Audra Renyi is a woman of diverse talents. From being a Wall Street investment banker, a successful entrepreneur, and philanthropist, to being named the Heroine of Health by the World Health Assembly, the Executive Director of the Worldwide Hearing Foundation and a new mother of one – Renyi has done it all.
Now, she can add another feather to her cap as the inventor of the innovative Canamasq.
In the wake of COVID-19 and provinces announcing the mandatory use of masks in all public and common areas, Renyi quickly realized that conventional masks weren’t sustainable or versatile and were a hindrance to those with hearing and speaking challenges. She immediately put pen to paper and designed the Canamasq, which enables communication by seeing each other’s facial expressions and by lip reading.
However, her successes didn’t come without challenges. In 2002, Renyi was kidnapped in Argentina and that taught her one of her greatest lessons – how to be resilient and that hard work, determination and perseverance ultimately pays off.
The Edge spoke to Renyi to understand what makes her tick, her inspirations and her challenges.
What was the inspiration behind the innovative design, features and name of Canamasq?
Canamasq is a combination of “Canada” and “Mask” with a “q”, to reflect the fact that we are based in Montreal and in French ‘mask’ is spelled with a q. We are a proudly Canadian company – our masks are made in Canada by Canadian workers, using Canadian-made materials.
It was created to enable people to communicate by seeing each other’s facial expressions and by lip reading.
In designing our non-medical mask, we also tried to solve a lot of the problems we noted in conventional, opaque face masks, such as ear loops that hurt the ears after extensive wear. We made ours fully adjustable. We used a high filtration face mask material that is very breathable. On the plastic, we also utilized the same anti-fog coating material used by deep-see diving.
You have a background in investment banking on Wall Street. How did this culminate into creating masks and working in the medical industry, specialising in communication and hearing?
Although I started my career working as an investment banker on Wall Street, where I learnt a lot about business, I have always felt that there was something purposeful missing from my life. So, I decided to leave the world of macro finance and try microfinance instead. I left New York to go work in Kenya for a microfinance organization that helped rural women.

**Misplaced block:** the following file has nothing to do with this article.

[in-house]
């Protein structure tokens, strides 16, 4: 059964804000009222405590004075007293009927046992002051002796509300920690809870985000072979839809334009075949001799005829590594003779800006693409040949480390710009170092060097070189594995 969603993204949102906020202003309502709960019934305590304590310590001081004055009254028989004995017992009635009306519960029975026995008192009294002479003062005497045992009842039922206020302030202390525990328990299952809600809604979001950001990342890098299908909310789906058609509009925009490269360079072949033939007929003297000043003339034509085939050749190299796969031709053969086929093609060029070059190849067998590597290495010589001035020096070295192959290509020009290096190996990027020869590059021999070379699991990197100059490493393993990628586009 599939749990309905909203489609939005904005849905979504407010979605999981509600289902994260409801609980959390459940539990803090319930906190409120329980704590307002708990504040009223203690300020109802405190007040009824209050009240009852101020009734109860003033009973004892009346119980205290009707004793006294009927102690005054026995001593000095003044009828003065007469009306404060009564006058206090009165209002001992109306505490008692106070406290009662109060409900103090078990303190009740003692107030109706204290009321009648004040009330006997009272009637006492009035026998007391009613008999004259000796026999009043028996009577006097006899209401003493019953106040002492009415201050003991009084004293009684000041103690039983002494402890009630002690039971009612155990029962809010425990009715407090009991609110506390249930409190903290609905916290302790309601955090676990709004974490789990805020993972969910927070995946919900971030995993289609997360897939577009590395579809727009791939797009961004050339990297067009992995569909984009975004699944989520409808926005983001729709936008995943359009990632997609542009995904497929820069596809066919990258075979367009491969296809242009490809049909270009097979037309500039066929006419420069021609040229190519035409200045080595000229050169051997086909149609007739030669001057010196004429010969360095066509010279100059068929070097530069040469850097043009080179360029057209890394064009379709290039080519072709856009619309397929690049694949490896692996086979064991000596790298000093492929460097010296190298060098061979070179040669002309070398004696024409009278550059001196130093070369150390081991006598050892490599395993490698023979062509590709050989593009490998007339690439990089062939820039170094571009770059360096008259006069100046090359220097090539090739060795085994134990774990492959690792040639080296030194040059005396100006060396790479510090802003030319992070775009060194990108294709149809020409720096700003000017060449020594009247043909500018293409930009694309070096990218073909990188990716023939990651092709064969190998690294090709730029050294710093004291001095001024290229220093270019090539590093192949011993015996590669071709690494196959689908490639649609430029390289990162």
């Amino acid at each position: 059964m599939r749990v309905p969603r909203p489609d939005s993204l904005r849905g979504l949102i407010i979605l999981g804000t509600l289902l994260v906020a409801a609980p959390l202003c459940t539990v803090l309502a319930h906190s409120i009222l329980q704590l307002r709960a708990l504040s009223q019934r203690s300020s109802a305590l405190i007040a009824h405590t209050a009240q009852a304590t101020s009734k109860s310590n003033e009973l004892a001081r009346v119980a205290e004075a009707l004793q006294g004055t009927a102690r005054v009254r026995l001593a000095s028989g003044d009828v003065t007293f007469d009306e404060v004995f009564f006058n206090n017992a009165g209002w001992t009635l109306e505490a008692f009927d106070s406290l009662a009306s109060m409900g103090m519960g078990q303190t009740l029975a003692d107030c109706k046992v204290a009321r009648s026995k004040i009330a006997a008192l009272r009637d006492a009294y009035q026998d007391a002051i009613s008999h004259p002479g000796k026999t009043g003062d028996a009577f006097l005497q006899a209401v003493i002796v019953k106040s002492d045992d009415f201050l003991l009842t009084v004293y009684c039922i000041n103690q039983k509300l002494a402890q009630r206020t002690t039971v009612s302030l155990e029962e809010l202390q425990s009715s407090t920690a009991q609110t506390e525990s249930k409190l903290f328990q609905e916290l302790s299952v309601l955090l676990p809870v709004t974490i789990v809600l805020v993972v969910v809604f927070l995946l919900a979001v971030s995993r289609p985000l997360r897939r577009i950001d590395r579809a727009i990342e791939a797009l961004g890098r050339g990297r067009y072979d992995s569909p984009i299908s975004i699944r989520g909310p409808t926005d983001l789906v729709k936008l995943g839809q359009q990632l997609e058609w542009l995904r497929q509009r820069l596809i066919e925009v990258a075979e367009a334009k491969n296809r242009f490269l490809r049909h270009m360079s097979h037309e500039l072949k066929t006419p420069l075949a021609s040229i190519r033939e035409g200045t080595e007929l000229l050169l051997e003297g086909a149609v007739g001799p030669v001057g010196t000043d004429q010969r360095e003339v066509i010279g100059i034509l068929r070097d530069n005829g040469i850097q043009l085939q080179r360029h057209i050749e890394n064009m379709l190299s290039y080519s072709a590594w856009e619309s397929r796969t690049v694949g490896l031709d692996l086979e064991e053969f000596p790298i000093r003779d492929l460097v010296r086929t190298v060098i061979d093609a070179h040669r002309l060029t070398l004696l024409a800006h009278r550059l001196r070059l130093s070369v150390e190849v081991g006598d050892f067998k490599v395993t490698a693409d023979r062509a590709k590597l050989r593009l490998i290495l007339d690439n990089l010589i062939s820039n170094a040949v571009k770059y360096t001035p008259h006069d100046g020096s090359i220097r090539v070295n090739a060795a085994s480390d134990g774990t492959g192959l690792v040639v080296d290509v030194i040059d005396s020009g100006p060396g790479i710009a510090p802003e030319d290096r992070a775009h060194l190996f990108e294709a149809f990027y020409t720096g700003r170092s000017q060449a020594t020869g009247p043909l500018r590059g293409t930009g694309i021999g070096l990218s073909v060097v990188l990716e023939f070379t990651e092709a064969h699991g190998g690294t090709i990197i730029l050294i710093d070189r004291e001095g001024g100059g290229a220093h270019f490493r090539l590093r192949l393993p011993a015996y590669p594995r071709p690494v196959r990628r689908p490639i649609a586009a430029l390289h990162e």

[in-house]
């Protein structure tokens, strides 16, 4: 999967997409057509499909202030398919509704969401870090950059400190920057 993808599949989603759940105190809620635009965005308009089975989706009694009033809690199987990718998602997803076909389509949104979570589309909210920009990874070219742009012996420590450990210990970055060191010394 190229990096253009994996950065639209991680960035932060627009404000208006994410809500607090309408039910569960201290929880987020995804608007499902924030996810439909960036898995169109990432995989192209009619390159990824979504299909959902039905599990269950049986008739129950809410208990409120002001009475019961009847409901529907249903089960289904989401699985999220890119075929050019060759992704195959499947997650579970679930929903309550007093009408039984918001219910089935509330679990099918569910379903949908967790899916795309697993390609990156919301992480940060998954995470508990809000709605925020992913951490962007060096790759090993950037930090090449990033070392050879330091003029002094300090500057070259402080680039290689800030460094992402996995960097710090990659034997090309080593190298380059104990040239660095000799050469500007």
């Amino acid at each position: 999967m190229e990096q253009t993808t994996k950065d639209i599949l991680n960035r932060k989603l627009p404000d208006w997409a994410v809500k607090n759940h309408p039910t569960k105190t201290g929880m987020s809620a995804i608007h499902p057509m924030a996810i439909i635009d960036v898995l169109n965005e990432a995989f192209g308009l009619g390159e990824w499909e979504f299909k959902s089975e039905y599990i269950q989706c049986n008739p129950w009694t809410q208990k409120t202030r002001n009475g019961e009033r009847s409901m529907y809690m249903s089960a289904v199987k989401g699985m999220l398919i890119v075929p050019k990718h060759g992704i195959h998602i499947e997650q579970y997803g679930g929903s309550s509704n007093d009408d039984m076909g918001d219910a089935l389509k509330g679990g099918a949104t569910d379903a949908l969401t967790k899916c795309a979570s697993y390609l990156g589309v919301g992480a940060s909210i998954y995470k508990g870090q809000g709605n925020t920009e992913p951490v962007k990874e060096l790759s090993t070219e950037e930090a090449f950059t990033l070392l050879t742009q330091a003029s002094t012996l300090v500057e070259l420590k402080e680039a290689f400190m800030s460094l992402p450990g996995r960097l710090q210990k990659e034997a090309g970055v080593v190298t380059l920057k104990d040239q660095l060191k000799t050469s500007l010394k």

In Africa, I also worked with non-profit organizations such as Doctors Without Borders, and the One Acre Fund in Rwanda and Chad.
When I came back to Canada, I wanted to apply what I had learned about scaling social impact to a field I was deeply passionate about. That cause is hearing. I had grown up with a father and aunt who both had hearing loss as children in Romania and had been dependent on hearing aids. However, it is only when I met Claudio Bussandri, a retired executive who had worn donated hearing aids since he was a child and who wanted to give back, that I learned for the first time the scale of the problem.
Claudio and I joined forces to launch Worldwide Hearing Foundation to make an impact on the lives of children. Hearing aids did exist, but they were not getting to the people who needed them the most. We knew it was a big task, but we were prepared to try.
A few years later, I founded earAccess, a for-profit company with a strong social mission.
I found out that half a billion people around the world have disabling hearing loss – 80 percent of them live in developing countries and that fewer than 1 percent have access to the hearing aids. I found these numbers shocking – I had always assumed that hearing loss was something that my family lived with, an isolated thing. Hearing loss is an invisible disability and it is everywhere. I had to do something about it.
Being a successful female entrepreneur, among your many other achievements such as being named Wharton Top 40 under 40, recognized as the Young International Leader of Quebec, named a Rising Talent by the Women’s Forum, and received the Governor General of Canada’s Innovation Award, what is your secret to success?
I had the unusual luck of being an outsider in my field. I am not an audiologist, my background is in finance, distribution and fundraising, yet I work in the area of hearing loss. The fact that I think differently from other people in my sector, I have been told, is something that enables me to innovate and find new solutions to old problems.
Innovation is not necessarily a patented engineering solution but a potentially endless sequence of small steps, each solving a small problem on the way to changing the way big things are done. Each step allows you to bypass a wall you have run into, forcing you to zig zag as needed, but always in the general direction of your ultimate quest for big change.
In our case, it was realising that there was a huge unmet need for transparent face masks; that is why I founded Canamasq, to sell a Canadian brand of protective masks that help the hard of hearing and the deaf.
What does a day in the life of “Audra Renyi” look like?
It is controlled chaos! My day starts at 5:30 a.m. when my 14-month old daughter wakes up and wants to play. By the time I take her to daycare, my workday starts. I juggle leading two organizations and their different priorities, both in the hearing loss space.